Monthly Archives: December 2007

Kitsap: ‘The Redneckiest Place in God’s Whole US of A.’

Some of our Code 911 stories have received national — even international — exposure recently, as many of you know.

Here’s a question I have been thinking about a lot: for people who’ve never heard of Kitsap County, is this kind of publicity a good thing?

According to bloggers at “Inside Europe: Iberian Notes,” I’d say that answer is a no.

“Kitsap County, Washington, is apparently the redneckiest place in God’s whole U. S. of A.,” they declared recently.

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Lawsuit: Christmas Cut is Court-Bound

It’s a scene that’s played out Christmas morning countless times: a husband happily tears through wrapping paper to discover a Craftsman toolbox from his wife.

Such was the case for a Kitsap County couple on Dec. 25, 2004 — but this time, the husband was the apparent victim of a “razor sharp edge” of the toolbox that cut his thumb.

And that two centimeter Christmas cut has led to a lawsuit filed by a Port Orchard lawyer.

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There’s a new K-9 in Town


The Mason County Sheriff’s Office announced last week that it has brought aboard its first K-9 partner since 1999.

“Kona,” whose specialty is sniffing out narcotics, is already working the streets with Deputy Sean Dodge. And deputies already have a story of success to tell on her behalf.

From a recent Mason County Sheriff’s Office press release:

In a recent contact of several people, one of the individuals dropped some illicit narcotics on the ground in an attempt conceal them from officers. “Kona” alerted Deputy Dodge immediately causing Deputy Dodge to seize them as evidence.

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Picking out a Private Eye

Josh Farley writes:

Ever contemplated hiring a private investigator?

Surprisingly, there are a lot of rules and regulations involved — and if you pick the wrong one, you could be in a lot of trouble, according to some of the state’s most experienced investigators.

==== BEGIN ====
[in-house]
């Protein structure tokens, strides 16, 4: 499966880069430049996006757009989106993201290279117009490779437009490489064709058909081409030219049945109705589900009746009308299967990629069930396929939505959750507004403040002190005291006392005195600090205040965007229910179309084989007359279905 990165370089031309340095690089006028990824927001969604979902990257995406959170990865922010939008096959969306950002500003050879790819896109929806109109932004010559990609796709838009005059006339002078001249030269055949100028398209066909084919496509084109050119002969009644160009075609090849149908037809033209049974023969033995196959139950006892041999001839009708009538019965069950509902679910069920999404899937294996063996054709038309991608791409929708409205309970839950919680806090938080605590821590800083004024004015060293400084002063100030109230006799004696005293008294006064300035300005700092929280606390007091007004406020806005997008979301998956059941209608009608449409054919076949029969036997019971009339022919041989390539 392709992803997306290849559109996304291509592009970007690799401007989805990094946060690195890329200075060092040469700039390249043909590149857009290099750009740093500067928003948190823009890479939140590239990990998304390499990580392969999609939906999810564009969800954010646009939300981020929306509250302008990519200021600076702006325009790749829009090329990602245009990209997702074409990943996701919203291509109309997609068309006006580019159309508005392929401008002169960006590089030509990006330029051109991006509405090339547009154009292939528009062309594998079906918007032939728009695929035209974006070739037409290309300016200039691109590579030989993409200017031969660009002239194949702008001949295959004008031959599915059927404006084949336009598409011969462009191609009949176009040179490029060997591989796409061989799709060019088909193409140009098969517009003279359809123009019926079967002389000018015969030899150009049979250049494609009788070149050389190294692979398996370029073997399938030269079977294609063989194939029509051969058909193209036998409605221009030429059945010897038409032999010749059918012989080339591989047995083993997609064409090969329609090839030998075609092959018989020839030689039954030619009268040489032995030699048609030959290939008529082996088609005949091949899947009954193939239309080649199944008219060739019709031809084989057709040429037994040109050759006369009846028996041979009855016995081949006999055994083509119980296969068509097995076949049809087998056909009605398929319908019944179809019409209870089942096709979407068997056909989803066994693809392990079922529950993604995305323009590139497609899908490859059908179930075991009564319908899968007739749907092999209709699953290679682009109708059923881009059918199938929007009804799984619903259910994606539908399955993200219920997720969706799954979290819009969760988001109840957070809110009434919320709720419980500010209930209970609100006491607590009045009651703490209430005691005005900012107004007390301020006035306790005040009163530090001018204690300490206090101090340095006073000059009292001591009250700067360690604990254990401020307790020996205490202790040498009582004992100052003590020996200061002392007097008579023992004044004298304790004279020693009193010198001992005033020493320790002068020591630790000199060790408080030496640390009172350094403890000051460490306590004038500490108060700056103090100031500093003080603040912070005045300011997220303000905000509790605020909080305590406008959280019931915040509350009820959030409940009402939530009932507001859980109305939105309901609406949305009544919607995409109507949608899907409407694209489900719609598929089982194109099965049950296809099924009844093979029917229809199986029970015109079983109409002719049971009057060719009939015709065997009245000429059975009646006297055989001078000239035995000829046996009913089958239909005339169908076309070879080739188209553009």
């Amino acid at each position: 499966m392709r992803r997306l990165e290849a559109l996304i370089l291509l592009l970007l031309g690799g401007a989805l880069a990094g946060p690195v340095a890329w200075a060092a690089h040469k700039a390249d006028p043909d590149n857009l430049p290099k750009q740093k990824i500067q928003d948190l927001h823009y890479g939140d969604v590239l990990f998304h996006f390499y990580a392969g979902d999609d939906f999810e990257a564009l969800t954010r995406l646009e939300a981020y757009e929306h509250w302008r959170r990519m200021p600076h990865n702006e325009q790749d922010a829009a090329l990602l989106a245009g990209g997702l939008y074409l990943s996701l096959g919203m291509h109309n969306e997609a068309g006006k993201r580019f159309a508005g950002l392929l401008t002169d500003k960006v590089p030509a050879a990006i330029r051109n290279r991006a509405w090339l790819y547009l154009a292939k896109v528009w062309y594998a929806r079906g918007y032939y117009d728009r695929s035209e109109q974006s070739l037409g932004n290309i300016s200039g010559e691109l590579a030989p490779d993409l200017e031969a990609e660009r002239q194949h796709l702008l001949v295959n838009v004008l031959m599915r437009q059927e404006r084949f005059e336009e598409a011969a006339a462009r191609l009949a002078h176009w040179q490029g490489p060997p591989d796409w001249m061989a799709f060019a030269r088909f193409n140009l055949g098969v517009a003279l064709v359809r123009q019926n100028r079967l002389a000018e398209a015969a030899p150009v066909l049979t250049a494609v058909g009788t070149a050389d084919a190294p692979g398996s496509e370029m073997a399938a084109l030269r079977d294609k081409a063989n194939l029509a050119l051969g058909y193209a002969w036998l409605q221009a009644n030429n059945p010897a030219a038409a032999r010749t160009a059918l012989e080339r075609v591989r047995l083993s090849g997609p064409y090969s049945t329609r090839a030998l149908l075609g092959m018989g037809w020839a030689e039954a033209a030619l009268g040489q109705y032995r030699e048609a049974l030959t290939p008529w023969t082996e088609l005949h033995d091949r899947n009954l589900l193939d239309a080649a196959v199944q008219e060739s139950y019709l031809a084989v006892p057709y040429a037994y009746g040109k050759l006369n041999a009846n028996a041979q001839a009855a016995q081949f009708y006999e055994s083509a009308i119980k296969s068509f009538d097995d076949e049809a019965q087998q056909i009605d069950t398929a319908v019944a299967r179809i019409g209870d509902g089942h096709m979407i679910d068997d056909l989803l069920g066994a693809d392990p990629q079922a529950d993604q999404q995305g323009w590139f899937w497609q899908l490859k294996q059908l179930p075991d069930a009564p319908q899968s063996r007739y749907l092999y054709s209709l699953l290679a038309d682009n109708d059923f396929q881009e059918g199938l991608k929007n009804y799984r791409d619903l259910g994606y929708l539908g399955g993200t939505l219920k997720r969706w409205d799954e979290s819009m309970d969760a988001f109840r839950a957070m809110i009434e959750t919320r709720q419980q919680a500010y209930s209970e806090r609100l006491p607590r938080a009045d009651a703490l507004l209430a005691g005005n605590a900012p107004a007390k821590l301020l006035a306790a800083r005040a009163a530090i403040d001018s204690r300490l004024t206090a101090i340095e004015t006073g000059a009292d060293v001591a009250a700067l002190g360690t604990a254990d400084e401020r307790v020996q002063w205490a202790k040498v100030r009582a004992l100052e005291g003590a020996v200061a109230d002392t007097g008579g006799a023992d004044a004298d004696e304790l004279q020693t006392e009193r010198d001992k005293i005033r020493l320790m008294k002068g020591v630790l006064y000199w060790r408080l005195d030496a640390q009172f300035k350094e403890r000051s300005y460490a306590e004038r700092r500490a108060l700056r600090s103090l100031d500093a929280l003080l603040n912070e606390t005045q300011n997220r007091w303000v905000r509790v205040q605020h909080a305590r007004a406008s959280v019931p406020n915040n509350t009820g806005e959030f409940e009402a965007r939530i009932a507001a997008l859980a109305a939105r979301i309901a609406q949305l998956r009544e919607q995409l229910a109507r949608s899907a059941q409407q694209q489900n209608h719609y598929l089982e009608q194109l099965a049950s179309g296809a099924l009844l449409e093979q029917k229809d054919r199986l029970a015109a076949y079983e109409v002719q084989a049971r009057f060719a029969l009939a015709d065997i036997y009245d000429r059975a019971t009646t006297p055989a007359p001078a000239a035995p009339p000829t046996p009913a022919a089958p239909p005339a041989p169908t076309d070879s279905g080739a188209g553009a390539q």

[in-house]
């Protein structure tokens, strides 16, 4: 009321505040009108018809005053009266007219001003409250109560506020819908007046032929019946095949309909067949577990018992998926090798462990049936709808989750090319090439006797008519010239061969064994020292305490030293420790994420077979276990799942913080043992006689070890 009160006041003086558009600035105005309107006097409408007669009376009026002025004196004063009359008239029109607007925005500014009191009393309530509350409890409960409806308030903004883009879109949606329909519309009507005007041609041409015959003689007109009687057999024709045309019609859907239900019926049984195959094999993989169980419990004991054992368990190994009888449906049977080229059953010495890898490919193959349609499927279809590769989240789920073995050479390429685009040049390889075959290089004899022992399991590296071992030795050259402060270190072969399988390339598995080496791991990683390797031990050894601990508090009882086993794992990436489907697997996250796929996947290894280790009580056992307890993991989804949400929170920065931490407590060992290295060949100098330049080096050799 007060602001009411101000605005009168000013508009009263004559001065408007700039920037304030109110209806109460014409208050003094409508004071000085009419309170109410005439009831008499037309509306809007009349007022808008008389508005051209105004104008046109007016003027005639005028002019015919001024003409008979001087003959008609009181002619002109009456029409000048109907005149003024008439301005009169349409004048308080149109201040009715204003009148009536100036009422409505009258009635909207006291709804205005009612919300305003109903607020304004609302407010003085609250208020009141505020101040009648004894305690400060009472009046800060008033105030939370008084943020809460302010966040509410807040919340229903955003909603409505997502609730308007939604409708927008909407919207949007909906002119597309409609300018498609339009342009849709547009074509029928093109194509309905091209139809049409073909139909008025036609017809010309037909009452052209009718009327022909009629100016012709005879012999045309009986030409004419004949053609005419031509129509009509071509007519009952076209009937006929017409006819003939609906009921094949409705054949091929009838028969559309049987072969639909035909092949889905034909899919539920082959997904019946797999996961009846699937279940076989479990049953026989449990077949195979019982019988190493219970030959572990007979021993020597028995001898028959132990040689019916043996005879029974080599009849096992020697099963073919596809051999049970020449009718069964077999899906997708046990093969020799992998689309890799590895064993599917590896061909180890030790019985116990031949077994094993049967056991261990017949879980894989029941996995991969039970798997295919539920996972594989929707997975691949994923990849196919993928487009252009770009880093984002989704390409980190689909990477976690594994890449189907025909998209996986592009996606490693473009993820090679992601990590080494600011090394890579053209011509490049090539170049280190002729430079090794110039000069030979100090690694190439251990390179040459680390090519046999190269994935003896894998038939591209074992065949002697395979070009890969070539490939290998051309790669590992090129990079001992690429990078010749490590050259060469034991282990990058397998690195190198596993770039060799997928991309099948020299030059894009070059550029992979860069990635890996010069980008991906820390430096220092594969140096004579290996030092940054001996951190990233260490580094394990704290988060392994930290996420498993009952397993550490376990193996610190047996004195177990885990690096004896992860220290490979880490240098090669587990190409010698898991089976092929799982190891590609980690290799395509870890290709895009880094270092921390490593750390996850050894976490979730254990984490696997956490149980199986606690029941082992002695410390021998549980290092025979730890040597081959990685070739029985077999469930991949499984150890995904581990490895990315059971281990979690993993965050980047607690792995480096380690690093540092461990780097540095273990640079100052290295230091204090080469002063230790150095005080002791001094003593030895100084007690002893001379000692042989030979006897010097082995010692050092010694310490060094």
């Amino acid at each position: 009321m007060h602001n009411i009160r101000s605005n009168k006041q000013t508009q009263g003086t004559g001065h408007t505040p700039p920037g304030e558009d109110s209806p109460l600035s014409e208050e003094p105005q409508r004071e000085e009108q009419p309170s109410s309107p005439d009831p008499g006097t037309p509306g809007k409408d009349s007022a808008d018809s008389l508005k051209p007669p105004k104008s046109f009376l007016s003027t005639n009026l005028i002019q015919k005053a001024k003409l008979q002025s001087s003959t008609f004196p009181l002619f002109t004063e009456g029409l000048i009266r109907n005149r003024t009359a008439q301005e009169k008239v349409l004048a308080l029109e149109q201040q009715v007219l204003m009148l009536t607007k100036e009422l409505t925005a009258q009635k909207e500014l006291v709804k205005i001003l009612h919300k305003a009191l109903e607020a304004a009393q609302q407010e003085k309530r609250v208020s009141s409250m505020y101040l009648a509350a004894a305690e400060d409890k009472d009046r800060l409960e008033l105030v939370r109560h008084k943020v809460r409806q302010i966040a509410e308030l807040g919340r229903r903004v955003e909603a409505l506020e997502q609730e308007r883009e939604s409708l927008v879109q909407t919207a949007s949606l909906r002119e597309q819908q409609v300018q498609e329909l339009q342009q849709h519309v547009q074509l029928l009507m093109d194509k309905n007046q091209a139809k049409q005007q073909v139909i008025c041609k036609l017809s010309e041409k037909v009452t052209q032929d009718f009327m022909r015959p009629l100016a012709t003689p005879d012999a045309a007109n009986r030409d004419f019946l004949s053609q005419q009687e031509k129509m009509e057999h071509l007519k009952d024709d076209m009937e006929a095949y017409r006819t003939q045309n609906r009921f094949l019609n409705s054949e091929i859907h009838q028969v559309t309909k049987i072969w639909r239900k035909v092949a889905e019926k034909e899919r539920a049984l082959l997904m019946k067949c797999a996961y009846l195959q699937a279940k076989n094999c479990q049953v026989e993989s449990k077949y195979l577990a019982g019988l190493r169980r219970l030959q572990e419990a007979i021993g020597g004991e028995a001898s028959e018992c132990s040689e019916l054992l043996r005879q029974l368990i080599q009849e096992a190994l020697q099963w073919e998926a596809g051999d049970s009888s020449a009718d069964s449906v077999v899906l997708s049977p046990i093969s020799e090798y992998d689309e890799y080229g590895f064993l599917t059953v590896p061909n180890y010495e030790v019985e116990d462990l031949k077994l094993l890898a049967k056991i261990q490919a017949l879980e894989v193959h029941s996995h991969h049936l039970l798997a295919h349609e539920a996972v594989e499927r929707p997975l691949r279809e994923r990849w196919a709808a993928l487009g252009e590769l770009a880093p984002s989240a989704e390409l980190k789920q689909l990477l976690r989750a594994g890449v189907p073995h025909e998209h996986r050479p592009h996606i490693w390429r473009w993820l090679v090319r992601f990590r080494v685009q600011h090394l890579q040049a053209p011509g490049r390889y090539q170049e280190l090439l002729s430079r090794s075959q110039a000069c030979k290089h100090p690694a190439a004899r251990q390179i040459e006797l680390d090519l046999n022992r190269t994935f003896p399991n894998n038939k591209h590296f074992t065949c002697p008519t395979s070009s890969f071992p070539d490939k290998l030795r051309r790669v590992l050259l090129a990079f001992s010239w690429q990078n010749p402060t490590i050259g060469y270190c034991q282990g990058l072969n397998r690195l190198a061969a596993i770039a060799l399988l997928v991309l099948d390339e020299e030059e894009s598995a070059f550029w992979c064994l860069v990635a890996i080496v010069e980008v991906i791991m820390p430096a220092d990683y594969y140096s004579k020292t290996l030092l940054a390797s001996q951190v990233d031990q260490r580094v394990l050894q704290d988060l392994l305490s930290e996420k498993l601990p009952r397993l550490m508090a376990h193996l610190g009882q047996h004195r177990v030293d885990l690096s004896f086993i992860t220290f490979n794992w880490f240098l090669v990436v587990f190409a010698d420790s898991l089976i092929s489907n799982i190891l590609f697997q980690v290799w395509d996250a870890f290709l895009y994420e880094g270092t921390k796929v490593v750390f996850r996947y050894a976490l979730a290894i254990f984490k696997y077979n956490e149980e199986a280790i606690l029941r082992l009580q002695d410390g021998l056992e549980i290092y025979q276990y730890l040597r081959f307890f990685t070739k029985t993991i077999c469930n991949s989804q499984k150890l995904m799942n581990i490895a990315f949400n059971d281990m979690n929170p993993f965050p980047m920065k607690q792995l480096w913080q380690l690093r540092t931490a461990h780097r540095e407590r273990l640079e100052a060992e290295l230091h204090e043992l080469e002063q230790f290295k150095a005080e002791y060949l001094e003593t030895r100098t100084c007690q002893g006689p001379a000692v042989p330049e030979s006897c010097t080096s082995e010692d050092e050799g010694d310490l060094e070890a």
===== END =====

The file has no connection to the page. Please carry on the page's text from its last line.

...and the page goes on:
I’m sure most of you have an image in your head of a private eye — a smoky office, trench coats, dark sunglasses, and long photo lenses — but in reality, PIs operate like most businesses.

And that includes becoming licensed.

PIs specialize in all kinds of investigations, according to Mike Hawkins, president of WALI (Washington Association of Legal Investigators). They serve lawsuit papers on behalf of law firms. They investigate insurance fraud. They work for defense attorneys in criminal cases. And much more, Hawkins says.

But there’s one big step Hawkins said a customer must make when ensuring they hire a sound investigator.

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Of Cigarette Butts and Pepsi Cups

Somewhere in the neighborhood of two million cigarette butts are discarded by smokers each day. It just so happens that a Bremerton Police officer Thursday witnessed one of those butts go flying out of a car on the Warren Avenue Bridge, watching as “ashes exploded across the roadway.”

The officer, driving on Warren Avenue at 17th Street at about 11:30 p.m., watched the car go by his cruiser doing 45+ in the 35 mph zone, as well as the aforementioned cigarette take flight from one of the car’s windows.

The driver of the car, a 22-year-old, had a suspended license, the officer said. But the discarded cigarette would cost him too – the officer wrote a $1,025 ticket for the offense (For those interested in the Bremerton Municipal Code, click here, and view BMC 6.280.50B).